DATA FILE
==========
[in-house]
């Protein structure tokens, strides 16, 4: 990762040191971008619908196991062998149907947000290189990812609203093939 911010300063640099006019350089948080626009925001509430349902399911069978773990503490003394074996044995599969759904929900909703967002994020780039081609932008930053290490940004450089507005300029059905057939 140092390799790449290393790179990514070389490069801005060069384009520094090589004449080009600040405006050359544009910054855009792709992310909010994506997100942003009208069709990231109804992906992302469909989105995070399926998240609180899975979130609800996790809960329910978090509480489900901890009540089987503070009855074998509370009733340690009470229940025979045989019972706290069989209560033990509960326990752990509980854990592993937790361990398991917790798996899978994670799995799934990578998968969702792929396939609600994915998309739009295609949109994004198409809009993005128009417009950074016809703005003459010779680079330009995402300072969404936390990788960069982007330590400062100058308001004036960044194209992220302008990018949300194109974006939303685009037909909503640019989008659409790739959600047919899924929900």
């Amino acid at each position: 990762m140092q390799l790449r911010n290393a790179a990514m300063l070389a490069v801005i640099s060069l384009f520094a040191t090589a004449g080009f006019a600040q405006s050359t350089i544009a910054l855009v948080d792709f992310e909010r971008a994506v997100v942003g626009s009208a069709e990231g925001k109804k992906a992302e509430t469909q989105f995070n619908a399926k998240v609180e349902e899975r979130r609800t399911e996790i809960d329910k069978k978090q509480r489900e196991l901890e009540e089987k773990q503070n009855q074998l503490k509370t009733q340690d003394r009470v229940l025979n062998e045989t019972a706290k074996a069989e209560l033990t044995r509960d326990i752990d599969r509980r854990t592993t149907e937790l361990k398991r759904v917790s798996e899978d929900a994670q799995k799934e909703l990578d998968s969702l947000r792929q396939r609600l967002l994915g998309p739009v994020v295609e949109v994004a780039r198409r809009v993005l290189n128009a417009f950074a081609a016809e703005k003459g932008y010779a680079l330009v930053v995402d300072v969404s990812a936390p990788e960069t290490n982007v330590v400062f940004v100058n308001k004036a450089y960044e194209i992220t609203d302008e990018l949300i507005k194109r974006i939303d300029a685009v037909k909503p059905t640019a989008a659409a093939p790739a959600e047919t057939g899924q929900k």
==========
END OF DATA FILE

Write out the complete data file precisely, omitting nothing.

[in-house]
């Protein structure tokens, strides 16, 4: 990762040191971008619908196991062998149907947000290189990812609203093939 911010300063640099006019350089948080626009925001509430349902399911069978773990503490003394074996044995599969759904929900909703967002994020780039081609932008930053290490940004450089507005300029059905057939 140092390799790449290393790179990514070389490069801005060069384009520094090589004449080009600040405006050359544009910054855009792709992310909010994506997100942003009208069709990231109804992906992302469909989105995070399926998240609180899975979130609800996790809960329910978090509480489900901890009540089987503070009855074998509370009733340690009470229940025979045989019972706290069989209560033990509960326990752990509980854990592993937790361990398991917790798996899978994670799995799934990578998968969702792929396939609600994915998309739009295609949109994004198409809009993005128009417009950074016809703005003459010779680079330009995402300072969404936390990788960069982007330590400062100058308001004036960044194209992220302008990018949300194109974006939303685009037909909503640019989008659409790739959600047919899924929900």
């Amino acid at each position: 990762m140092q390799l790449r911010n290393a790179a990514m300063l070389a490069v801005i640099s060069l384009f520094a040191t090589a004449g080009f006019a600040q405006s050359t350089i544009a910054l855009v948080d792709f992310e909010r971008a994506v997100v942003g626009s009208a069709e990231g925001k109804k992906a992302e509430t469909q989105f995070n619908a399926k998240v609180e349902e899975r979130r609800t399911e996790i809960d329910k069978k978090q509480r489900e196991l901890e009540e089987k773990q503070n009855q074998l503490k509370t009733q340690d003394r009470v229940l025979n062998e045989t019972a706290k074996a069989e209560l033990t044995r509960d326990i752990d599969r509980r854990t592993t149907e937790l361990k398991r759904v917790s798996e899978d929900a994670q799995k799934e909703l990578d998968s969702l947000r792929q396939r609600l967002l994915g998309p739009v994020v295609e949109v994004a780039r198409r809009v993005l290189n128009a417009f950074a081609a016809e703005k003459g932008y010779a680079l330009v930053v995402d300072v969404s990812a936390p990788e960069t290490n982007v330590v400062f940004v100058n308001k004036a450089y960044e194209i992220t609203d302008e990018l949300i507005k194109r974006i939303d300029a685009v037909k909503p059905t640019a989008a659409a093939p790739a959600e047919t057939g899924q929900k």